She spent much of her childhood behind the scenes at her parents' experimental theater performances or dancing, making music and write alone; later she studied cinema at N.Y.U. It's this mix of experimentation and structure (Delpy is quick to point out that the series is meticulously ed) that she brings to "On the Verge".
" This is the sophistication oblamed by the absurdity, "said Giovanni Ribisi, who plays Justine's endearing but infuriating boss, speaking of Delpy's sensitivity. “Julie made an impression with her own style. She is an artisan. She has personality. Like in the 1970s. "
When Delpy played Celine alongside Ethan Hawke in Richard Linklater's" Before Sunrise "(1995), his character resonated with a generation of women in their twenties in the 1990s - women thrilled to see a lead romantic woman who could be both philosophical and funny. "Before Sunrise ", shot on a modest budget, proved to audiences and critics that a simple story of two people meeting on a train and chatting all night long could become one of the most enduring romantic films of the 90s.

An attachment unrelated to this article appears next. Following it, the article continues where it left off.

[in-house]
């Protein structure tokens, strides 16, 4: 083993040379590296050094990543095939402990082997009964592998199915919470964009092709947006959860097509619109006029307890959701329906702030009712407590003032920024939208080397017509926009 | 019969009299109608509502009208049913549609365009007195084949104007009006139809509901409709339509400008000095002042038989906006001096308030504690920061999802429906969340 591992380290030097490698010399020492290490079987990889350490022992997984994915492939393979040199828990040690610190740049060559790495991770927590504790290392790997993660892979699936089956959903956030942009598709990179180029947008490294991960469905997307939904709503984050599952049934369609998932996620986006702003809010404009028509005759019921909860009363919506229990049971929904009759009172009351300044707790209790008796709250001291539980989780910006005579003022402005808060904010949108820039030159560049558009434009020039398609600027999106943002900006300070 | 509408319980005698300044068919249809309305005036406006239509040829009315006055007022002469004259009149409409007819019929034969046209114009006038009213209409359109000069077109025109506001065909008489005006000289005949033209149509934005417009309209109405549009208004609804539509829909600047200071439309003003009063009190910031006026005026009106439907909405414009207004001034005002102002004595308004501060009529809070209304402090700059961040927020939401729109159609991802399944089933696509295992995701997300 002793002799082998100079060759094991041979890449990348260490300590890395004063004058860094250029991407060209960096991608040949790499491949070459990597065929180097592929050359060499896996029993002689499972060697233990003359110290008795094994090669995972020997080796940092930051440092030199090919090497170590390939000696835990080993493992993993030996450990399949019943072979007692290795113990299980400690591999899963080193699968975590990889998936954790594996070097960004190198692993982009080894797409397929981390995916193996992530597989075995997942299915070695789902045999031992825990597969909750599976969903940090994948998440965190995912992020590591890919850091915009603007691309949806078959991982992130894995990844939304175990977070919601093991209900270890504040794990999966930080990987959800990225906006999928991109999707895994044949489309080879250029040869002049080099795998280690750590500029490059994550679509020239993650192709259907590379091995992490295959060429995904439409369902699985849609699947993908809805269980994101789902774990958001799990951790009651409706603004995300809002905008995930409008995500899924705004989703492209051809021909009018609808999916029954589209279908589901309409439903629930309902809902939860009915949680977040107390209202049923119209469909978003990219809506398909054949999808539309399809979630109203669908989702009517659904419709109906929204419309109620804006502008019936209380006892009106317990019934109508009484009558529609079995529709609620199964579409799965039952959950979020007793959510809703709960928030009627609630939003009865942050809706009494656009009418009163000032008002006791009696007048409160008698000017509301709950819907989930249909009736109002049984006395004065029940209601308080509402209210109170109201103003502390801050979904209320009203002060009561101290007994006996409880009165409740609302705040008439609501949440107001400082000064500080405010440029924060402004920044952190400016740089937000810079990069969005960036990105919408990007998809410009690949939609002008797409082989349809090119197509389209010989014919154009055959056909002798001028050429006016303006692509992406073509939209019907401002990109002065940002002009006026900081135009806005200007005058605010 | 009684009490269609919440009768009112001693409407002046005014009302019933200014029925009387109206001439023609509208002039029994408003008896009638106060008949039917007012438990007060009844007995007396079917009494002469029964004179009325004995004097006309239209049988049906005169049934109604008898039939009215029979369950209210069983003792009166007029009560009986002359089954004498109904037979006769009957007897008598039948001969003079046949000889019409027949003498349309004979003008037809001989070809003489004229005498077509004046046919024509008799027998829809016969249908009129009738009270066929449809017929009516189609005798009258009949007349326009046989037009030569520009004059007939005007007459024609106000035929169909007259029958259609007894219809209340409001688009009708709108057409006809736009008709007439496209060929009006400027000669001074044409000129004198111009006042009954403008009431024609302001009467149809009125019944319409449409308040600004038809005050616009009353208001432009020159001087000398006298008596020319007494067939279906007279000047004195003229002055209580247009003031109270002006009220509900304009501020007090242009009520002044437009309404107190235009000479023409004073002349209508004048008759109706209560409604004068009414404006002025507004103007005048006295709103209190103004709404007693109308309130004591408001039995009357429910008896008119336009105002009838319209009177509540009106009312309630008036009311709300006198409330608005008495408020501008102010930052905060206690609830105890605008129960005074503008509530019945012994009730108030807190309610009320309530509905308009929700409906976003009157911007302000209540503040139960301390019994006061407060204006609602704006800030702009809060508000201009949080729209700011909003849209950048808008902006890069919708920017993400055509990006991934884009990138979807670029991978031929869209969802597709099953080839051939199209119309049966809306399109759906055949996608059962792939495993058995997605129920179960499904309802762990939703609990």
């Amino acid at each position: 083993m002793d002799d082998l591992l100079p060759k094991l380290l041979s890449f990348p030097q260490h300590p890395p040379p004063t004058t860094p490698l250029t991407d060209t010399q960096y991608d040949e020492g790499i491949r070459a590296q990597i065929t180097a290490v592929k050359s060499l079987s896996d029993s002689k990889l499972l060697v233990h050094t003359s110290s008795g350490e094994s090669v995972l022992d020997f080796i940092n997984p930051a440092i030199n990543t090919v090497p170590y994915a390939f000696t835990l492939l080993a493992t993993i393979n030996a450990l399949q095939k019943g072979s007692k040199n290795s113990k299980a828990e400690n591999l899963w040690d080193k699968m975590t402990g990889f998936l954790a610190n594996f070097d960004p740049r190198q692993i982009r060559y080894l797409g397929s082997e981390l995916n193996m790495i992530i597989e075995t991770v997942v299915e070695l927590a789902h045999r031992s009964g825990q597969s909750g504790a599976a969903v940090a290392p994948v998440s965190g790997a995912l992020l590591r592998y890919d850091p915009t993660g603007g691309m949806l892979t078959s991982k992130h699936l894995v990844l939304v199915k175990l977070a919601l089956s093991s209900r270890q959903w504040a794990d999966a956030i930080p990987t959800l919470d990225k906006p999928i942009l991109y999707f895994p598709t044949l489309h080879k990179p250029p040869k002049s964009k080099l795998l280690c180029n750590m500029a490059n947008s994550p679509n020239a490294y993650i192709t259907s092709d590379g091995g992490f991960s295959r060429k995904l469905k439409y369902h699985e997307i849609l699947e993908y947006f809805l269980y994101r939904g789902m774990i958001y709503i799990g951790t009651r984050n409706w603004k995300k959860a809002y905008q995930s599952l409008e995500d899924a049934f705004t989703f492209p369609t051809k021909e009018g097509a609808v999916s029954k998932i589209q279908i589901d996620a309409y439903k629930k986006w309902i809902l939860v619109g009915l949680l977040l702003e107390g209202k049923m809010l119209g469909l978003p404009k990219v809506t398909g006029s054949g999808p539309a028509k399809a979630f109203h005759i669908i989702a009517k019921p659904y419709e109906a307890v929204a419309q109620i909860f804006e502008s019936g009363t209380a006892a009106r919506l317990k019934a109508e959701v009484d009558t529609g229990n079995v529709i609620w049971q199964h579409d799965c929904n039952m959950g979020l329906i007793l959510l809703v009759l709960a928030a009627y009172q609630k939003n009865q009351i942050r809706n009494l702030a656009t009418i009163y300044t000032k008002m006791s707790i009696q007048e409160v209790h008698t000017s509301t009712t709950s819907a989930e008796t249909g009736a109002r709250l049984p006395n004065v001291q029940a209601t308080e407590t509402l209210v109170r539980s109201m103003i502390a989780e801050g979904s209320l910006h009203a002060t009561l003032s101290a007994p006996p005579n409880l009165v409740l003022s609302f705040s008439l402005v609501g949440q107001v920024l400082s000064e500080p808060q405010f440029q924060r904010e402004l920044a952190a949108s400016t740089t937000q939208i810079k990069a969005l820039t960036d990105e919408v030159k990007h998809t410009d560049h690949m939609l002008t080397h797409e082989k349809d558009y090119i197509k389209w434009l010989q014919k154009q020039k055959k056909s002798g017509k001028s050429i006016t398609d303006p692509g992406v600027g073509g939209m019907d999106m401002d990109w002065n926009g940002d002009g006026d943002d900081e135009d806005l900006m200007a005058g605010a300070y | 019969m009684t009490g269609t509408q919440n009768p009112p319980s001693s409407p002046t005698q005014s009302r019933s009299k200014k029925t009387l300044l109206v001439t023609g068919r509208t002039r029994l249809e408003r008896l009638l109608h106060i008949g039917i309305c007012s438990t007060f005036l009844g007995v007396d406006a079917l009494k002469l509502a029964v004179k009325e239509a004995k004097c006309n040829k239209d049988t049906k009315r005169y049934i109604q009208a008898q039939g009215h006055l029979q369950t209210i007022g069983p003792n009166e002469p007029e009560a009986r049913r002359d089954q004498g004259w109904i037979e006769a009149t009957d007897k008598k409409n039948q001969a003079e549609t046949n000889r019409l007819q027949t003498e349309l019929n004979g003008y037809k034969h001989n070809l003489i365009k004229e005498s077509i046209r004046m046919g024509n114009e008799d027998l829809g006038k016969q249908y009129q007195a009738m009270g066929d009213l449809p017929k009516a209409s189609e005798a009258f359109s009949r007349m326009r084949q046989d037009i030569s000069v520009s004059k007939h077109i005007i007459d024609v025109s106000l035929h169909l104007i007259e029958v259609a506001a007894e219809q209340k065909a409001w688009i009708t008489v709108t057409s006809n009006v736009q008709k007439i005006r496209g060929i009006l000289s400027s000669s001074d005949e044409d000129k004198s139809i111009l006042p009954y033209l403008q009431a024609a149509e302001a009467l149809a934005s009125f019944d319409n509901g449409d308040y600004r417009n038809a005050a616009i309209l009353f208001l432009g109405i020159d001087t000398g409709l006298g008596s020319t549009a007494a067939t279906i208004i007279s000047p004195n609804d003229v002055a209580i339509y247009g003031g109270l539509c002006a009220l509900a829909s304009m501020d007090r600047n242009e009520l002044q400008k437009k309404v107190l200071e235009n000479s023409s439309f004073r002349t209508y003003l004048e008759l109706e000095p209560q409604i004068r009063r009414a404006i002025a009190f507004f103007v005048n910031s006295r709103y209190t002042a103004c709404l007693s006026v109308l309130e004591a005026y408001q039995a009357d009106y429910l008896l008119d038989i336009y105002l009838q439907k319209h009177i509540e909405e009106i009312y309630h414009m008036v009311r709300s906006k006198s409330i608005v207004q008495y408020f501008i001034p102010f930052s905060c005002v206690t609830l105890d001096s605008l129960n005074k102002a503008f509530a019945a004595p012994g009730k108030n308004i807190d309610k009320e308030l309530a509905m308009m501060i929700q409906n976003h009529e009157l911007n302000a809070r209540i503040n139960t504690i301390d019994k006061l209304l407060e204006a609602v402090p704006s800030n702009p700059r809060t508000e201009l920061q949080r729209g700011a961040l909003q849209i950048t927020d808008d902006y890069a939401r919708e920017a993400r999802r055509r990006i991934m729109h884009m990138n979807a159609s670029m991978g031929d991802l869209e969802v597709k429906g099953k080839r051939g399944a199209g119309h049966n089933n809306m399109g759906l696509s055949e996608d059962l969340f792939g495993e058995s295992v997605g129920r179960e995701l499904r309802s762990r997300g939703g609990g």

Delpy then co-wrote the suites, "Before Sunset " and "Before Midnight ", starring Linklater and Hawke, winning Oscar nominations for Best Adapted Screenplay for both films.
She has directed seven films, including the drama "My Zoe ", released earlier this year. With "Verge," she was able to tackle topics close to her heart, show off her acting skills and explore the lives of women who, even in their forties and forties. fifty, deserves more than a few throwaway lines.
"It 's fun to be able to talk about real things," Delpy said. 'was a bit difficult to get there. "
Delpy started to think in 2013 about the four main characters of " On the Verge "and One soon followed suit. A few people got interested in the project over the years as she bought it, but financiers and studios were reluctant to support a show about women in that installment. age ", a-she declared. Image " Fifty is not the new 30 ", said Delpy, adding: " The show is about not having to lie about your age. Credit ... Elliott Verdier for Hfrance.fr